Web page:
I respected her.  And I needed her.  She was the black to my white, the wisdom to my youth, the city to my suburbs, and when making a home visit in Detroit, I wanted her by my side.

The families expected us; we weren’t there to investigate abuse or remove children from homes.  We were a link between a major hospital and disabled children in the community.  But poverty and family dynamics create myriad challenges.  Gloria was a sister, a mother, a grandmother; I was an intruder. She had been there; I had not. She had raised a disabled child into adulthood on her own. She represented what was possible.

We visited homes crawling with cockroaches. A house cordoned off with yellow police tape. A house where we could smell the fires that had blackened the neighboring houses on either side. We climbed to a fifth floor apartment with no air conditioning in the middle of July. We sat on hardwood floors because there was no furniture. We visited far too many homes with no books or crayons.

But we also walked through gorgeous tile and marble arches framing crumbling apartment buildings. Gazed at alleys of garages turned into graffiti artists’ canvases.  Threaded our way through a shadowy basement apartment full of African art. 1920’s brick duplexes and millennial houses built by Habitat for Humanity. Homes where mothers want the best for their children. Homes where families have stayed for two and three generations, remembering what it was like in their childhood – the canopy of leaves over the street, the neighborhood full of children playing, walking to the elementary school a few blocks away.

Every day, I entered a world of hope and decay. And each day ended with a fleeting moment of dismay. Near the freeway on my way home, the green lights routinely turned to red, and there I sat in my car right next to the man in the wheelchair holding a cardboard sign, or the woman wearing a heavy coat in the heat of summer holding a cardboard sign, or the young man with long lank hair and yellow eyes holding a cardboard sign.

God Bless.

Please Help.


Should I give them money? How much? I saw them every single day. It felt disrespectful to ignore them. It seemed I had a duty to at the very least acknowledge their suffering, their humanity. Yet it wasn’t hard to avoid eye contact. I hid behind my sunglasses, and they often stared right past me.

Southwest Detroit. Photo courtesy of The Alley Project

Southwest Detroit. Photo courtesy of The Alley Project

Gloria drove through several miles of city streets to reach her home. Her solution for the homeless was to give them sandwiches. Every evening she made sandwiches for herself and her children; why not make a few extras? How hard was it to spread some peanut butter and jelly on a few slices of bread? Indeed, it was so ingeniously simple, yet the thought had never crossed my mind. I followed her lead, made extra sandwiches, and kept a box of granola bars in my car. I began to carry containers of fresh fruit, strawberries or blueberries, for the children on my home visits.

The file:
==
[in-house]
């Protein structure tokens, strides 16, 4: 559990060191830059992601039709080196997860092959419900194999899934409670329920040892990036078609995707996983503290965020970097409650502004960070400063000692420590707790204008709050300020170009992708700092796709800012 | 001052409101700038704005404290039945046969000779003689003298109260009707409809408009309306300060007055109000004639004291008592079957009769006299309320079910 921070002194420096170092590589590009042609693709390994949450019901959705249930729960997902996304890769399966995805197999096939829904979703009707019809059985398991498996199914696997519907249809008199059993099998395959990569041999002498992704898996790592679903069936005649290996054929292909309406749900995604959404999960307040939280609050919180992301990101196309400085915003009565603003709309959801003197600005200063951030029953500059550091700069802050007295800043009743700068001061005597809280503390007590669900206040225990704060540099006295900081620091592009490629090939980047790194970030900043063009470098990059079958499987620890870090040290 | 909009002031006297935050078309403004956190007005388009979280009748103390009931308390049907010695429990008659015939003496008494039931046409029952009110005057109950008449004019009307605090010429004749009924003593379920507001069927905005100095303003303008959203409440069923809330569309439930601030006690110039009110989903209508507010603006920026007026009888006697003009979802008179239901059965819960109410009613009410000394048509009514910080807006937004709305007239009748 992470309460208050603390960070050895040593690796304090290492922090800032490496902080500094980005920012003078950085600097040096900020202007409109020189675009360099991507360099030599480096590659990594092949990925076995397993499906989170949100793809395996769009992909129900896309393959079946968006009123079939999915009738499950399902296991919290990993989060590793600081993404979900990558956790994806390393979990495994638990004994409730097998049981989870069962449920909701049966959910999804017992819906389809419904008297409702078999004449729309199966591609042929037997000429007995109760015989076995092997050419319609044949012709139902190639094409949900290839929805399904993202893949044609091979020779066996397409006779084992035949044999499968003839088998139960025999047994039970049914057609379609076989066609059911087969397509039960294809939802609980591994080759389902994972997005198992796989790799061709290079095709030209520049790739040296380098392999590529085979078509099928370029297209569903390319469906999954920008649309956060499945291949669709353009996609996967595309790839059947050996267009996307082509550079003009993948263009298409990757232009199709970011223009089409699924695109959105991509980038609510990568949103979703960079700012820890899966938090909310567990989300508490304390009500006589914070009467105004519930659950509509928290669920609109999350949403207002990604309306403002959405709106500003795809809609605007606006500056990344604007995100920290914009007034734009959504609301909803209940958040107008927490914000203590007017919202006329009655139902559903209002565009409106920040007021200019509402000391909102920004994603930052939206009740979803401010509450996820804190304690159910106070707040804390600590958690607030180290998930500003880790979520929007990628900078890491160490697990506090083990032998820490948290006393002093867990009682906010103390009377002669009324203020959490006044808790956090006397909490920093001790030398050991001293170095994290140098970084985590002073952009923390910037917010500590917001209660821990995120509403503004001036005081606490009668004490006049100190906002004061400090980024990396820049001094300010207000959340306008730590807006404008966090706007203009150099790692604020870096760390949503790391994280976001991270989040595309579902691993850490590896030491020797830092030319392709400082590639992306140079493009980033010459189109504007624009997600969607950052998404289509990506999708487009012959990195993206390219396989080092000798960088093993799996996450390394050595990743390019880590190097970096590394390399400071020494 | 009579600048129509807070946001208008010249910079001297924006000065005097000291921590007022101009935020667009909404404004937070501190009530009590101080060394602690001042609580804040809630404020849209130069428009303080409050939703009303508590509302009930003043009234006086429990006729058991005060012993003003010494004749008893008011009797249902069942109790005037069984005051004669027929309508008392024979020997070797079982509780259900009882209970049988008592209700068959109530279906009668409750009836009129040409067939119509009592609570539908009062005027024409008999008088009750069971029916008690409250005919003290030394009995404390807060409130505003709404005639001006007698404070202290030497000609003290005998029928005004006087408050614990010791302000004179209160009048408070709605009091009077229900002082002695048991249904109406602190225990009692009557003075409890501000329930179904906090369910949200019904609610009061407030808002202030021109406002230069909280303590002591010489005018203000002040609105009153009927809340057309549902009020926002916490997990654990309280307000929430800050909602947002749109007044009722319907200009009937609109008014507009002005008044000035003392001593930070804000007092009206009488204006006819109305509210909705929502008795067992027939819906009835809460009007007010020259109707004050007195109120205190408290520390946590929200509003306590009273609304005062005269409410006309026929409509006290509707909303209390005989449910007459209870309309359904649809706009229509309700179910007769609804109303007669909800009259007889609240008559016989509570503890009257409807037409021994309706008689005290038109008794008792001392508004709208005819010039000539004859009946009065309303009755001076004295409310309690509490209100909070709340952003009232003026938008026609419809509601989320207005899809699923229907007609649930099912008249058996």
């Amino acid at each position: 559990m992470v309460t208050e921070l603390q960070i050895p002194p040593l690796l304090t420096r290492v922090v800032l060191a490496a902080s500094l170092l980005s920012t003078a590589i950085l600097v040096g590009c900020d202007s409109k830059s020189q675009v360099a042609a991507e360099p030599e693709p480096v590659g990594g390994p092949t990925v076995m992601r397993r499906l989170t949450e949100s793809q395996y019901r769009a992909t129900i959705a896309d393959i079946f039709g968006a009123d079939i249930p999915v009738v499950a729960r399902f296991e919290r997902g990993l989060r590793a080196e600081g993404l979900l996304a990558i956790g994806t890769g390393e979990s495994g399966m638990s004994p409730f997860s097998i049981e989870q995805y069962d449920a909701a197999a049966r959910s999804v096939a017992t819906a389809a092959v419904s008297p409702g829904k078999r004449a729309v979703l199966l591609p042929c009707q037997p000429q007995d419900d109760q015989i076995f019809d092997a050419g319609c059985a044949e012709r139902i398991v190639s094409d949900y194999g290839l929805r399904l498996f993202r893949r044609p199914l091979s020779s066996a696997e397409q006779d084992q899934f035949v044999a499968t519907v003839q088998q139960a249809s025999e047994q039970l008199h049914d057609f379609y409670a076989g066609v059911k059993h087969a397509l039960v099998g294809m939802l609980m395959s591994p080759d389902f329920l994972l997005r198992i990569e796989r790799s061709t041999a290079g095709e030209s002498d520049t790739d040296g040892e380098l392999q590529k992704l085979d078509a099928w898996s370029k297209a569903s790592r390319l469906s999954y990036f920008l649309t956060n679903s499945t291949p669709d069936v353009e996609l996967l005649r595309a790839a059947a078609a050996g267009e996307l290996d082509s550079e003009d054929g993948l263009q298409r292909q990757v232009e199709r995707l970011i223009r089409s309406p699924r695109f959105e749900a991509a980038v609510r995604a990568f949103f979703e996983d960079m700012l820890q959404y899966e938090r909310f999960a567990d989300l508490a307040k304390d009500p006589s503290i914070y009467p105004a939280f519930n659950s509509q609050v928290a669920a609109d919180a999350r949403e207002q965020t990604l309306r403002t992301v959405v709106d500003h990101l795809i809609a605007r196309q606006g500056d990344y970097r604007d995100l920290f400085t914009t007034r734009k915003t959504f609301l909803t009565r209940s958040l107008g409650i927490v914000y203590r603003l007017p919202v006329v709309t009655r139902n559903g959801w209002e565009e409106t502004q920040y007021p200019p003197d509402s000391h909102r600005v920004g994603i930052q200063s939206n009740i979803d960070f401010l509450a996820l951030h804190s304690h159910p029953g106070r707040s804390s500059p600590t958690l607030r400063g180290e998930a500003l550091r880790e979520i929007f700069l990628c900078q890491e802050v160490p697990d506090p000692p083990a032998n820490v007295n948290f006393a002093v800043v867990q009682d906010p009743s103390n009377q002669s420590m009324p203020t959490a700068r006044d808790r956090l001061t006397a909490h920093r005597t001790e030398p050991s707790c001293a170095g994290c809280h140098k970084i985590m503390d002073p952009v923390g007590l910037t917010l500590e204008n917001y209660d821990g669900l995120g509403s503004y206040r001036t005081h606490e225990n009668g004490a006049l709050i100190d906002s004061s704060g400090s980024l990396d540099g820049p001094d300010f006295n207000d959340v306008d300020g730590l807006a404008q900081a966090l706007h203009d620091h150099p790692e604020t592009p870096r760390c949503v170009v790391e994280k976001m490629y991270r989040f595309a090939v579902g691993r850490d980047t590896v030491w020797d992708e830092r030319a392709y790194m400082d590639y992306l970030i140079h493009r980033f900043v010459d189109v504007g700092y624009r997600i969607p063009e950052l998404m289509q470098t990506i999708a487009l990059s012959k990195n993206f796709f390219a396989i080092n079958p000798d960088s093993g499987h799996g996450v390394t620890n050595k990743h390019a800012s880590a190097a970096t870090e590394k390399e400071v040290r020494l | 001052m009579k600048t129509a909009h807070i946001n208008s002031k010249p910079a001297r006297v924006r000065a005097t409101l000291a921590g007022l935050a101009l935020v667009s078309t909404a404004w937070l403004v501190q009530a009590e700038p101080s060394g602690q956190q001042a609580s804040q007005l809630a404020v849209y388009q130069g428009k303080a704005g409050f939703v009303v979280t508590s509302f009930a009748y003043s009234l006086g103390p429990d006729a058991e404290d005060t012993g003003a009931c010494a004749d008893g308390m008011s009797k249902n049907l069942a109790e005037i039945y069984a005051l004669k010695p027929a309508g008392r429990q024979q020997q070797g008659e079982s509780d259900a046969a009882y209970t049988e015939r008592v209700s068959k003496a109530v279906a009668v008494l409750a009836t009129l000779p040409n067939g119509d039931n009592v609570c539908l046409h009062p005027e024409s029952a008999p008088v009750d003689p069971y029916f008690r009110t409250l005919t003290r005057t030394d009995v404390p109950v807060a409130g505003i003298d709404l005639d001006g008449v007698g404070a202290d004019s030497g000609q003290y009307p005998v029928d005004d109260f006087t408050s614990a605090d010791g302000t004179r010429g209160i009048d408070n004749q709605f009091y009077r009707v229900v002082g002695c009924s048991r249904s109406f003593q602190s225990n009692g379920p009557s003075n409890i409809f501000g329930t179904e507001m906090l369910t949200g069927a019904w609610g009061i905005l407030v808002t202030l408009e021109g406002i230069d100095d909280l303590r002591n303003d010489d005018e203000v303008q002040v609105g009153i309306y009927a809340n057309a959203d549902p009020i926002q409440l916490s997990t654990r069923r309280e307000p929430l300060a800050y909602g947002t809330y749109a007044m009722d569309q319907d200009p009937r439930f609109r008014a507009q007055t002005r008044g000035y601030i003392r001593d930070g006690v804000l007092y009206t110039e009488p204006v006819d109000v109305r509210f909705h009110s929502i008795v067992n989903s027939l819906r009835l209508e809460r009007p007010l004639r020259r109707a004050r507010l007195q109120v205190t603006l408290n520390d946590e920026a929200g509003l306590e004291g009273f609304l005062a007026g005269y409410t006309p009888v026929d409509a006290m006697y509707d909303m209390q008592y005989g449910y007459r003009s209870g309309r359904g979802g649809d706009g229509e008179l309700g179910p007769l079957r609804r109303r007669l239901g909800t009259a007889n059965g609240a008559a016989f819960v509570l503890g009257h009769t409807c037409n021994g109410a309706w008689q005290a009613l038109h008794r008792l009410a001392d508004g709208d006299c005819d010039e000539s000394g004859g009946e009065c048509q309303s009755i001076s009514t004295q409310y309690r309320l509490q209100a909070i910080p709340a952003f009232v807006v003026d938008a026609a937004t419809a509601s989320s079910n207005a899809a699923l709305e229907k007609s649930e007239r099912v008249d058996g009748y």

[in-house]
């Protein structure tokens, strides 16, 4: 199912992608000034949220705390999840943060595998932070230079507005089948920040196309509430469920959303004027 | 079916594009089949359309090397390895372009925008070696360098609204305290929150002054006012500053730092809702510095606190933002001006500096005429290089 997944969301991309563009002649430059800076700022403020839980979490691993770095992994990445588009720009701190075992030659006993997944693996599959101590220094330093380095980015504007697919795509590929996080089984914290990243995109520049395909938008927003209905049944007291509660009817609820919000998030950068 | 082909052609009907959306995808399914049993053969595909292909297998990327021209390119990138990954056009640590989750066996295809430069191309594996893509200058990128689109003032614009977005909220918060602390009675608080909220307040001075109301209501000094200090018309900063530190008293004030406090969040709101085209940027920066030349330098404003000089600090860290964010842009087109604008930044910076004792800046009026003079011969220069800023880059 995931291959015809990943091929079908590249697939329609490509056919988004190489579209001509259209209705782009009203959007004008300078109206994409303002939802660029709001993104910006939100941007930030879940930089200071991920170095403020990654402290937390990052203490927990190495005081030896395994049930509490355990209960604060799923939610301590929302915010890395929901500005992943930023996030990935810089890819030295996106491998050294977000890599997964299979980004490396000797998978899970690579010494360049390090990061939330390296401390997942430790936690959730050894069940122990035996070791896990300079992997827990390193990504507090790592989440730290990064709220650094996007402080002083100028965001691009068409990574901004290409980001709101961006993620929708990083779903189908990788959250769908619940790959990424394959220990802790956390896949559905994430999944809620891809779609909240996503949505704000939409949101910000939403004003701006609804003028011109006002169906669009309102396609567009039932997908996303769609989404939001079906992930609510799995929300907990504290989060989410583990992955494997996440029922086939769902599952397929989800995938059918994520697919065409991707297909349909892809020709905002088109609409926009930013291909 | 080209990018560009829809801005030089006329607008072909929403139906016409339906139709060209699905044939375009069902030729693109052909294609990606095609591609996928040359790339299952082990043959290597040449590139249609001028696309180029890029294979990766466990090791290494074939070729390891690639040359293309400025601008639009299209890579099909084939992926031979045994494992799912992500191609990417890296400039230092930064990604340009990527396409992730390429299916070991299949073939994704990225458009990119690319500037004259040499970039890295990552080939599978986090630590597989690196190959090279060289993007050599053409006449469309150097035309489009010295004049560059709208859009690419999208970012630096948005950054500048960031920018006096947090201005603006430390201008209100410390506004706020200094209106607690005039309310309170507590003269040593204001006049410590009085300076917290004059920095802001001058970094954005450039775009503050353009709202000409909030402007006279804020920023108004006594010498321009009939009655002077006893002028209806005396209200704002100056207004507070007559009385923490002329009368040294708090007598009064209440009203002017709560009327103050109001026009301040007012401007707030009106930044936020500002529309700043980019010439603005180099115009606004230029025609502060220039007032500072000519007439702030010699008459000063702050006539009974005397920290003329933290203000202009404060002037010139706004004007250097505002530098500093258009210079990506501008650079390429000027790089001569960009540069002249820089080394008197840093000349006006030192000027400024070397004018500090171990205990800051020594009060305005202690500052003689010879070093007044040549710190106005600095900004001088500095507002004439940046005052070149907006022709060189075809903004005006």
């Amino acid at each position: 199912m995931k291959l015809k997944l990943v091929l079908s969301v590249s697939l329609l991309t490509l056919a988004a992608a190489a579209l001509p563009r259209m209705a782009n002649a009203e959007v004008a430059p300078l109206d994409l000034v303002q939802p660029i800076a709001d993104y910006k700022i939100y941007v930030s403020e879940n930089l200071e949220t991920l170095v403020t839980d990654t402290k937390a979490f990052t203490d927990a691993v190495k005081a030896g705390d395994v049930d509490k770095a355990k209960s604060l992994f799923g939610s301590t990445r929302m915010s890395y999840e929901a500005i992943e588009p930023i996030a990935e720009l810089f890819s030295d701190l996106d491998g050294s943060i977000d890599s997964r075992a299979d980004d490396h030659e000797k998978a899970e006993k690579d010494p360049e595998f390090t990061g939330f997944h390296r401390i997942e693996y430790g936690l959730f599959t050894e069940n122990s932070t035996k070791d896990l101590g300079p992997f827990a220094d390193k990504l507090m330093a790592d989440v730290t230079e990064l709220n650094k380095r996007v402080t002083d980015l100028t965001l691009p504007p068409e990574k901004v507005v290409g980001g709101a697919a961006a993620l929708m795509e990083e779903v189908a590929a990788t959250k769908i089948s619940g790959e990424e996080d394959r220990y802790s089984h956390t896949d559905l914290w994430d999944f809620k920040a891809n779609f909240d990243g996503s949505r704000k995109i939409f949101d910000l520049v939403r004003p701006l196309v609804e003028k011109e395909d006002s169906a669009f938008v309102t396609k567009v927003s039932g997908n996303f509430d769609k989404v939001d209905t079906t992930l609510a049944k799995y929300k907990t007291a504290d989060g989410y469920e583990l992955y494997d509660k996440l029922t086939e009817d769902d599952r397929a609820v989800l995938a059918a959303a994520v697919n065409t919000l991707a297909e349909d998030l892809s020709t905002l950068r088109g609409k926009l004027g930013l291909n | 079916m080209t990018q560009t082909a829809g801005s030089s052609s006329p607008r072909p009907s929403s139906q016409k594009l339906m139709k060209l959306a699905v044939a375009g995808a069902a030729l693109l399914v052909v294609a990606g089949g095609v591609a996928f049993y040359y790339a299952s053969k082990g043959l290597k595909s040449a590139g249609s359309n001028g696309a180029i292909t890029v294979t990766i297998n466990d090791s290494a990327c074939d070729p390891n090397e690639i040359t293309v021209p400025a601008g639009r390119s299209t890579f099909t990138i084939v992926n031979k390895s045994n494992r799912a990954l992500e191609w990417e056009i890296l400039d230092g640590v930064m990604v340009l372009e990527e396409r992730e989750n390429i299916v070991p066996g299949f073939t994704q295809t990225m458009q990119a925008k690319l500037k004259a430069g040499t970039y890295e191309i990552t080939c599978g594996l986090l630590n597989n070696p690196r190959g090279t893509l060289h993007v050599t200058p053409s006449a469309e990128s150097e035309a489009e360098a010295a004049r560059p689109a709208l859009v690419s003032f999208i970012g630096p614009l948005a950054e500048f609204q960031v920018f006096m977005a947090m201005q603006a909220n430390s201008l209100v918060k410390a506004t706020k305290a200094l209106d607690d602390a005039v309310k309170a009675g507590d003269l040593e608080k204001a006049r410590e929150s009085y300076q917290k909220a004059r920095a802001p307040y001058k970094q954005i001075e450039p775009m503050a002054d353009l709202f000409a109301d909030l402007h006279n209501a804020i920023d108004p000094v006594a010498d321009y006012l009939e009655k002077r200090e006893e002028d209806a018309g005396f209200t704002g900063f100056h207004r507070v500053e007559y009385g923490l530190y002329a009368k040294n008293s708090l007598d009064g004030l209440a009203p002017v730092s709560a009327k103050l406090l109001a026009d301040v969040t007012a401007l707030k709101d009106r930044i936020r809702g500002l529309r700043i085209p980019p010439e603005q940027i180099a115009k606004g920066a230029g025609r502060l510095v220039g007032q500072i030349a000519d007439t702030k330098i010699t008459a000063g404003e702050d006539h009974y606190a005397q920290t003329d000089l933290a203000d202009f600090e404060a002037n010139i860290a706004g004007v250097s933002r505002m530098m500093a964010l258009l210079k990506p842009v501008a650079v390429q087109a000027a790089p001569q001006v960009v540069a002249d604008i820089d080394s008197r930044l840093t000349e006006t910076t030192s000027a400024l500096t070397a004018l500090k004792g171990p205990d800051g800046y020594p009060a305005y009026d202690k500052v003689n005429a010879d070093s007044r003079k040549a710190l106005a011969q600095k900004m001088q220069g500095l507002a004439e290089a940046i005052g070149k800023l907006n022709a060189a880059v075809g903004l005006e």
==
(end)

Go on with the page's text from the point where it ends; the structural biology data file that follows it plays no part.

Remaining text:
On my way home from work one day, I stopped at a red light next to an old woman with a weathered face holding a cardboard sign. She didn’t stare past me. She looked through my sunglasses and nodded. I hadn’t made extra sandwiches that day, and I had run out of granola bars. I had given away the blueberries to a two-year-old boy with a speech delay, coaxing him to form the word “more” with his lips. But I had an apple left over from my lunch.

I pushed my sunglasses to the top of my head, rolled down my window, and held out the apple.  Her crinkly gaze met mine.

“Are you hungry?” I asked.

She stepped closer and smiled a wide, toothless grin. I almost dropped the apple.

I stammered, “Oh, you don’t have any teeth. I’m sorry, you probably can’t eat this.”

She took the apple, her leathery hand brushing against mine, her face a road map of wrinkles. She smiled even wider. I smiled back.

“Don’t you worry, honey,” she said. “I’m a gonna make me a pie.”

Kristin Lenz is a writer and social worker whose career has taken her from a teen runaway shelter to an urban hospital, from rural Appalachia to inner-city Detroit.  She co-edits The Mitten, a quarterly newsletter for the Michigan chapter of the Society of Children’s Book Writers and Illustrators (SCBWI) and blogs at yafusion.blogspot.com.  She frequently twists her life experiences into fiction, but the Detroit Pie story is absolutely true. Mostly.

The photograph was taken in Southwest  Detroit and is being used courtesy of The Alley Project. Check out the project’s Facebook page.


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DETROIT: from “Your Life Idyllic”